This is only part of the requirement. I agree that the last thing NASA needs at the top is a “rocket scientist.” What NASA really needs is a consummate politician with a good understanding of the history of the development of commerce on difficult new frontiers. Dr. Griffin has, on occasion, tried, but he has let his temper get in the way too often, and when he does act on the political front, he is has proven, frankly, incompetent.

    The saddest thing about this whole sorry experience is that the one single policy where the Bush Administration got it right — the VSE — was, in the end, bungled like everything else, partly because of the budgetary requirements of an insane war, partly through appointing the wrong person as Administrator, and partly through lack of attention. Were the VSE to succeed, history in the long term would forget all the rest of the Administration’s many disasters. Unfortunately, it looks like there will be no such distraction.

    – Donald

  • Vladislaw

    “The Ares design, his personal pet favorite, which he has pushed thru is proving to be extremely deficient and even if he succeeds in getting it to work, will, imho leave us stuck in LEO for another 30 years,”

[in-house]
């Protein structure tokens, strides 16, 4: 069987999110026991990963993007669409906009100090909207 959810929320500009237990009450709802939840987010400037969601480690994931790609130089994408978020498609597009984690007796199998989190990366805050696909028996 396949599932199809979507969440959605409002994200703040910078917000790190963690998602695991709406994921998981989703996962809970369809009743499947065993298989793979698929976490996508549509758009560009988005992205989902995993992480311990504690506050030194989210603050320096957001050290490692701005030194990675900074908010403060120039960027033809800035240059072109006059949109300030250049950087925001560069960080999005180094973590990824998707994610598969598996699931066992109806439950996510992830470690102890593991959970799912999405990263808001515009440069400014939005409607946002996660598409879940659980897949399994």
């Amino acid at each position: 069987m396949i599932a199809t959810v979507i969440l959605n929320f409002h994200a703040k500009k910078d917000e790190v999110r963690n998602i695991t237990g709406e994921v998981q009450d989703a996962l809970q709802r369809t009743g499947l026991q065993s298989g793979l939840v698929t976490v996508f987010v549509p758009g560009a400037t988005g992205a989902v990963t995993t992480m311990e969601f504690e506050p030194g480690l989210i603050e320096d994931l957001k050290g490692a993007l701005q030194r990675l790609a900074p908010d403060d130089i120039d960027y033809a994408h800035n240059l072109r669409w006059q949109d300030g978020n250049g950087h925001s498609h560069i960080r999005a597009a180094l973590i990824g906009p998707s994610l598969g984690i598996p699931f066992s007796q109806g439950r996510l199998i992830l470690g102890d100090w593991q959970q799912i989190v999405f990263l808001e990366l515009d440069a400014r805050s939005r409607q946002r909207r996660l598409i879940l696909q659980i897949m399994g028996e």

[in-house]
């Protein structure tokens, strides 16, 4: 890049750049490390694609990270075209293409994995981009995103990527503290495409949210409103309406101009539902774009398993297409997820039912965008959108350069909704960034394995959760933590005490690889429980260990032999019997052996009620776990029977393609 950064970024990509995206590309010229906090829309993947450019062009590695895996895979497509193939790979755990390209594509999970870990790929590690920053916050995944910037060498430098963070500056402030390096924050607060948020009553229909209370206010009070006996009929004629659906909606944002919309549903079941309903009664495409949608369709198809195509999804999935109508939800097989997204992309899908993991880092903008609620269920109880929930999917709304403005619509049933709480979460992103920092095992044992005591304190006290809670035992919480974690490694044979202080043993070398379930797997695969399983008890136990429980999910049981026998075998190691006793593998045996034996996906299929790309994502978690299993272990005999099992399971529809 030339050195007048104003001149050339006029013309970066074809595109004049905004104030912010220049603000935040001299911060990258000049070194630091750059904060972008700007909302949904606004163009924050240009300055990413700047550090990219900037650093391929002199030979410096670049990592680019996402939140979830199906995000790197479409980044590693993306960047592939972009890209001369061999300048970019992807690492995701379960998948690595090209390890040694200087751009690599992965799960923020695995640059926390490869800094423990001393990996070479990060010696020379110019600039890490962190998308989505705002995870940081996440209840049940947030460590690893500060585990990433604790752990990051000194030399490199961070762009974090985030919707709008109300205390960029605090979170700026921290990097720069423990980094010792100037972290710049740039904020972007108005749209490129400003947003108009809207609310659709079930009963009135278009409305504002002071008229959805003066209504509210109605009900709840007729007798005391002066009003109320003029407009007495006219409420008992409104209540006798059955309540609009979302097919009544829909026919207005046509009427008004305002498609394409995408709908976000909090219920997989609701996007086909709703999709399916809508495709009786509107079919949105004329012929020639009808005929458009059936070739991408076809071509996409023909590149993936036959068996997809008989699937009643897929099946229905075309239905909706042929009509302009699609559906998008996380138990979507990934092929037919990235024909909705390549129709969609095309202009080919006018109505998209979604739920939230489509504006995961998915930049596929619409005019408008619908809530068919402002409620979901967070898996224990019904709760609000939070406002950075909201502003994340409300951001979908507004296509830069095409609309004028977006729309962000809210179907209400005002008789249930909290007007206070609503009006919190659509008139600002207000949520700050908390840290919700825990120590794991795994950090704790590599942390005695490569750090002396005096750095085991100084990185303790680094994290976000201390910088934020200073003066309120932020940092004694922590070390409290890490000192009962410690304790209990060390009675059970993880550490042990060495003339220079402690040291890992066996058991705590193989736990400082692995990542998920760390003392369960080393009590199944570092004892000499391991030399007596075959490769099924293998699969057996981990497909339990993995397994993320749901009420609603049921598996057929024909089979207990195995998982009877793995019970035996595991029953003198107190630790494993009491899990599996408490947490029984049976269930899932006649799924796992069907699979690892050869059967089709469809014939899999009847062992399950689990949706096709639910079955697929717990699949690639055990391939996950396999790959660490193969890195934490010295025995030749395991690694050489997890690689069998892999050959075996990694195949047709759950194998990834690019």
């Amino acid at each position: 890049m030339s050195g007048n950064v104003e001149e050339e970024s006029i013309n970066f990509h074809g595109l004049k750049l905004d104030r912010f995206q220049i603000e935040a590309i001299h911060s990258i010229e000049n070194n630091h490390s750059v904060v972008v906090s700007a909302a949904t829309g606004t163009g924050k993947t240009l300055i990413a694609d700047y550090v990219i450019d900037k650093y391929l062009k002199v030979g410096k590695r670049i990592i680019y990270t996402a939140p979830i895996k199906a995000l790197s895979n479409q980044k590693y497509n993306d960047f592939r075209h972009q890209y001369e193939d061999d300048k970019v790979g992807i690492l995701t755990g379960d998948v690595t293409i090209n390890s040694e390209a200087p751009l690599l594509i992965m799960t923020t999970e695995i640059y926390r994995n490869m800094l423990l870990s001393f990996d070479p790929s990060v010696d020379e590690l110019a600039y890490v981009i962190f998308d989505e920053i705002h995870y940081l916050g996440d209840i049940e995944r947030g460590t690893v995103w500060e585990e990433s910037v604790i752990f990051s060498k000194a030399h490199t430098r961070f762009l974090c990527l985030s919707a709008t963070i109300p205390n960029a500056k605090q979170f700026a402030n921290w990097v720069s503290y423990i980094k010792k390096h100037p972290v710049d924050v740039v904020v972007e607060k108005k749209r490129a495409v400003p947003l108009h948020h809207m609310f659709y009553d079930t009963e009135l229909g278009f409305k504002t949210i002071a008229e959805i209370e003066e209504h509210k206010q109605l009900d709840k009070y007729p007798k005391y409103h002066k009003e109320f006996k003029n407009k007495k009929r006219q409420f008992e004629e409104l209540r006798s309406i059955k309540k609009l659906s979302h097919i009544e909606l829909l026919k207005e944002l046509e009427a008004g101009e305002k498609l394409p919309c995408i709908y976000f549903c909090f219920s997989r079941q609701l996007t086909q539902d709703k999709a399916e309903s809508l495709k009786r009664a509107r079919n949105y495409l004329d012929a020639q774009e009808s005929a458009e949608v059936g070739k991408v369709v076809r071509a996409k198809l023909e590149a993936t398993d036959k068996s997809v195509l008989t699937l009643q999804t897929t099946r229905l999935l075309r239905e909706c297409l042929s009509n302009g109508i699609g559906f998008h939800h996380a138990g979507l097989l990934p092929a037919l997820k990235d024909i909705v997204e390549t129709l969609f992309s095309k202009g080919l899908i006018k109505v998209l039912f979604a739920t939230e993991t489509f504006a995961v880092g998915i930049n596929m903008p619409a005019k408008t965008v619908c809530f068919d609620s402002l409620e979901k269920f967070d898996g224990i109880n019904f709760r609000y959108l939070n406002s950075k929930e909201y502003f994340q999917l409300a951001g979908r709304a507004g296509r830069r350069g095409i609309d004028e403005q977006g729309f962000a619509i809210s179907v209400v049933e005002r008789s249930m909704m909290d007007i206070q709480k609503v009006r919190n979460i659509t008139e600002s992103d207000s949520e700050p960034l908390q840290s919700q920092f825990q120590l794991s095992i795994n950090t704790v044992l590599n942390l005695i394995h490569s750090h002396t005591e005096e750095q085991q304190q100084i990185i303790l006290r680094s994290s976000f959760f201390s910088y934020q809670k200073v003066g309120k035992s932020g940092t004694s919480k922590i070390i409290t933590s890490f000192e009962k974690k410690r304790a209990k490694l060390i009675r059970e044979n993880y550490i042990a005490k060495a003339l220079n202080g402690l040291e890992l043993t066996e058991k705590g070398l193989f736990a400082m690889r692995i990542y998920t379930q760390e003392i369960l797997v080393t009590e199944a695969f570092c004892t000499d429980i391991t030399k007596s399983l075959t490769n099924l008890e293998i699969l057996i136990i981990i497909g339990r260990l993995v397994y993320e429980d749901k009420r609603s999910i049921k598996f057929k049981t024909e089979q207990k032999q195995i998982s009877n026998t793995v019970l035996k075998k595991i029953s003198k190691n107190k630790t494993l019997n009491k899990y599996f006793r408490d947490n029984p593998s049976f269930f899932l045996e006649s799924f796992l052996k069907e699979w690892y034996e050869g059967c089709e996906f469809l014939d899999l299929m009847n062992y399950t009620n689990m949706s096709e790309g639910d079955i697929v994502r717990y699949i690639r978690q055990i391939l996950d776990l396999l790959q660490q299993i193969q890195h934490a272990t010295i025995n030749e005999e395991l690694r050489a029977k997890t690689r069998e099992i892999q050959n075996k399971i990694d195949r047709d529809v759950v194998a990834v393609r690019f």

This current design seems like a major departure from what he first proposed with the FLO concept from 1992:

    http://www.astronautix.com/craft/firtpost.htm

    The “COMET” would use a total of 12 engines, core-5 F1s and two on each of the two strap on boosters, ( interesting note: NON Solid strap ons even after the SRBs had been on the shuttle for 10 years + ) and three J2S for the upper stage.

    So I wonder if this design was “suggested” to be his pet favorite?

  • Vladislaw

    Sorry I forgot to ask, does anyone know what a ballpark figure would be for the 12 engines currently OFF THE SHELF that you could put together in this configuration and their cost, seems like a lot of engines to be throwing away, and what kind of lift capacity?

  • Habitat Hermit

    Great conclusion Al ^_^

    It felt like a somewhat over-optimistic article to me and I’m worried that a lot of people would/do tend to advocate mostly based on a single “holy grail”. That makes for a single point of failure.

    To me the greatest argument for both automated and human space exploration is all the things we do not currently know we will discover (provided we go) and benefit from both as pure knowledge and practical solutions. I.e. instead of betting on this or that possible ace of spades (or not, it might be a joker or even a blank card with this deck) we can get the whole deck of cards as long as we go to stay and keep at it.

    The Space Review continues to provide interesting articles from regular contributers and others alike and I hope we’ll see more from Kathleen Connell too.